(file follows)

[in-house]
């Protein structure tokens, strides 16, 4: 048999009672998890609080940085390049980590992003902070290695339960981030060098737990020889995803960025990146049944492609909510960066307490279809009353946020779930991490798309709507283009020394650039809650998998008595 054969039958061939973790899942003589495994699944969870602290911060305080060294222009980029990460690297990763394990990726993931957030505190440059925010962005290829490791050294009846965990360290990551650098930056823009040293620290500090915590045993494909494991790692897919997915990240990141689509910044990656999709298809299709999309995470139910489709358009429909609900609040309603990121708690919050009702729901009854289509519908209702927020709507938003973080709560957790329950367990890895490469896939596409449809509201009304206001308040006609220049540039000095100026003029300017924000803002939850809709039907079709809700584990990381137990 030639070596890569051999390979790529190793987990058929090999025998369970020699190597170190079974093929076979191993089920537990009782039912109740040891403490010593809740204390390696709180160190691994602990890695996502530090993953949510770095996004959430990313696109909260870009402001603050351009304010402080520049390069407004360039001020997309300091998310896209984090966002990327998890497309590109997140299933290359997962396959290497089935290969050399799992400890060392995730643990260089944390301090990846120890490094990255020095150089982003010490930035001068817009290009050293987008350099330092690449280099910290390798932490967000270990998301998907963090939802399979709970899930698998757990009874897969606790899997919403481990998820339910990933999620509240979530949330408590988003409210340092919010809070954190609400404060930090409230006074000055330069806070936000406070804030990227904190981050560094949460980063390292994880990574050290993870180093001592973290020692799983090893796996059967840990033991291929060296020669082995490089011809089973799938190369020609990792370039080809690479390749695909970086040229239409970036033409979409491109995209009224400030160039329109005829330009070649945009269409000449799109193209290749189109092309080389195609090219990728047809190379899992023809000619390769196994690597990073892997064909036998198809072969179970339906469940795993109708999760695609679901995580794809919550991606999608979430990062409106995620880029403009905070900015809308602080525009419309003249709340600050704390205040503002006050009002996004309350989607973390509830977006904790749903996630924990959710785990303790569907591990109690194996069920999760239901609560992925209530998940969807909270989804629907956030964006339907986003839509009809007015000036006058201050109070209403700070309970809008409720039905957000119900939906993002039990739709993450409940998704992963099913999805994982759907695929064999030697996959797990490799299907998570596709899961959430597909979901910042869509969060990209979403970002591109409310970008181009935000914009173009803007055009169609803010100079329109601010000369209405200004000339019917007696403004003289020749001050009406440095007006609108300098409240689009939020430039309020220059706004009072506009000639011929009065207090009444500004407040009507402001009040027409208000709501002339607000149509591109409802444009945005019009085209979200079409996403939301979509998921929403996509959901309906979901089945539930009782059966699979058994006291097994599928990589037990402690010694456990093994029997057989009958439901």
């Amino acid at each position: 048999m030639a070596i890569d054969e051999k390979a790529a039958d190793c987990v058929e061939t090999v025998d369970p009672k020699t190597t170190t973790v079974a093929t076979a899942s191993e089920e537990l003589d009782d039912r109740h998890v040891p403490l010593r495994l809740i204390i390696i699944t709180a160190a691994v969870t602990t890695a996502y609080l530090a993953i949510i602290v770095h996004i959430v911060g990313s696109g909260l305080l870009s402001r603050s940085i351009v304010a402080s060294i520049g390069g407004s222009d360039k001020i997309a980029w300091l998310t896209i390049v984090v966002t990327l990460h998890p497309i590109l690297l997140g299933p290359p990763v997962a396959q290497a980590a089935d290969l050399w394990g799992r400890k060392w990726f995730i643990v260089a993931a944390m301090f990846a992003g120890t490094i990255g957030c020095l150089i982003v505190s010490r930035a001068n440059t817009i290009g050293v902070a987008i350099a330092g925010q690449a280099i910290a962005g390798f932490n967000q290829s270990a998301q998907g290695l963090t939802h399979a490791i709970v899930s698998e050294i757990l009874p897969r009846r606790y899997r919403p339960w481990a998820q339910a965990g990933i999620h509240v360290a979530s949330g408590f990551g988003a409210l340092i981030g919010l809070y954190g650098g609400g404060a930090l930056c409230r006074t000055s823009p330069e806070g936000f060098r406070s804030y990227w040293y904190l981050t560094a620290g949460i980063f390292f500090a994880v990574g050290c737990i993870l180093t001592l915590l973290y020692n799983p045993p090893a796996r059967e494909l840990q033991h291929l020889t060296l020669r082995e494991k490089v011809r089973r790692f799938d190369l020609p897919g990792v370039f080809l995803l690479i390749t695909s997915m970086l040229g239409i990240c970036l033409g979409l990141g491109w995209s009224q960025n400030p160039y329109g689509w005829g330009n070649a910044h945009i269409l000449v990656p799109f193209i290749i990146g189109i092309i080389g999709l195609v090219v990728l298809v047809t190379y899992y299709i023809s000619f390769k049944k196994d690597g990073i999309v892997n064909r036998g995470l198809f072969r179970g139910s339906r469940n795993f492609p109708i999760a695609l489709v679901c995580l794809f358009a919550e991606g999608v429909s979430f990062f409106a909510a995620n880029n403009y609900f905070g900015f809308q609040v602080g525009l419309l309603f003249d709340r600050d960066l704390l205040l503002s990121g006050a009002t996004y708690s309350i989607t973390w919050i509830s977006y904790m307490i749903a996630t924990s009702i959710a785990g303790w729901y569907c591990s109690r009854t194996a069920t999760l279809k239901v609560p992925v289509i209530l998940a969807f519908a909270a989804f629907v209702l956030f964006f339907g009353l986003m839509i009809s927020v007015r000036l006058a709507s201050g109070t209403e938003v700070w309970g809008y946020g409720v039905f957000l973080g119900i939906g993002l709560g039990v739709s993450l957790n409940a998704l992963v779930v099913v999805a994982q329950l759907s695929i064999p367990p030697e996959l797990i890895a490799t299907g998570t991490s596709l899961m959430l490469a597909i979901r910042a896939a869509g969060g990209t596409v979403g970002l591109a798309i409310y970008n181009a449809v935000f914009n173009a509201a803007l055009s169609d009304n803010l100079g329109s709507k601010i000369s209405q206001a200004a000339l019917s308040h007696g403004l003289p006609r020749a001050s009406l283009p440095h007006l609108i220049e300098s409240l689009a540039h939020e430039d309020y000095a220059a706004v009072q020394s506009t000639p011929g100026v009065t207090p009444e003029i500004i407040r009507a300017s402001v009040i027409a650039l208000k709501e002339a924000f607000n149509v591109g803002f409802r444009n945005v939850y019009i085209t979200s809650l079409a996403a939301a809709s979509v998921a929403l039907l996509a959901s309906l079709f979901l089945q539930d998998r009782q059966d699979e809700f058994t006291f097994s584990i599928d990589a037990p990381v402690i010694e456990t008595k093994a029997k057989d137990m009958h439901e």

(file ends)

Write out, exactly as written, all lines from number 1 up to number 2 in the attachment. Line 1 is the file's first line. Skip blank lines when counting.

[in-house]
């Protein structure tokens, strides 16, 4: 048999009672998890609080940085390049980590992003902070290695339960981030060098737990020889995803960025990146049944492609909510960066307490279809009353946020779930991490798309709507283009020394650039809650998998008595 054969039958061939973790899942003589495994699944969870602290911060305080060294222009980029990460690297990763394990990726993931957030505190440059925010962005290829490791050294009846965990360290990551650098930056823009040293620290500090915590045993494909494991790692897919997915990240990141689509910044990656999709298809299709999309995470139910489709358009429909609900609040309603990121708690919050009702729901009854289509519908209702927020709507938003973080709560957790329950367990890895490469896939596409449809509201009304206001308040006609220049540039000095100026003029300017924000803002939850809709039907079709809700584990990381137990 030639070596890569051999390979790529190793987990058929090999025998369970020699190597170190079974093929076979191993089920537990009782039912109740040891403490010593809740204390390696709180160190691994602990890695996502530090993953949510770095996004959430990313696109909260870009402001603050351009304010402080520049390069407004360039001020997309300091998310896209984090966002990327998890497309590109997140299933290359997962396959290497089935290969050399799992400890060392995730643990260089944390301090990846120890490094990255020095150089982003010490930035001068817009290009050293987008350099330092690449280099910290390798932490967000270990998301998907963090939802399979709970899930698998757990009874897969606790899997919403481990998820339910990933999620509240979530949330408590988003409210340092919010809070954190609400404060930090409230006074000055330069806070936000406070804030990227904190981050560094949460980063390292994880990574050290993870180093001592973290020692799983090893796996059967840990033991291929060296020669082995490089011809089973799938190369020609990792370039080809690479390749695909970086040229239409970036033409979409491109995209009224400030160039329109005829330009070649945009269409000449799109193209290749189109092309080389195609090219990728047809190379899992023809000619390769196994690597990073892997064909036998198809072969179970339906469940795993109708999760695609679901995580794809919550991606999608979430990062409106995620880029403009905070900015809308602080525009419309003249709340600050704390205040503002006050009002996004309350989607973390509830977006904790749903996630924990959710785990303790569907591990109690194996069920999760239901609560992925209530998940969807909270989804629907956030964006339907986003839509009809007015000036006058201050109070209403700070309970809008409720039905957000119900939906993002039990739709993450409940998704992963099913999805994982759907695929064999030697996959797990490799299907998570596709899961959430597909979901910042869509969060990209979403970002591109409310970008181009935000914009173009803007055009169609803010100079329109601010000369209405200004000339019917007696403004003289020749001050009406440095007006609108300098409240689009939020430039309020220059706004009072506009000639011929009065207090009444500004407040009507402001009040027409208000709501002339607000149509591109409802444009945005019009085209979200079409996403939301979509998921929403996509959901309906979901089945539930009782059966699979058994006291097994599928990589037990402690010694456990093994029997057989009958439901």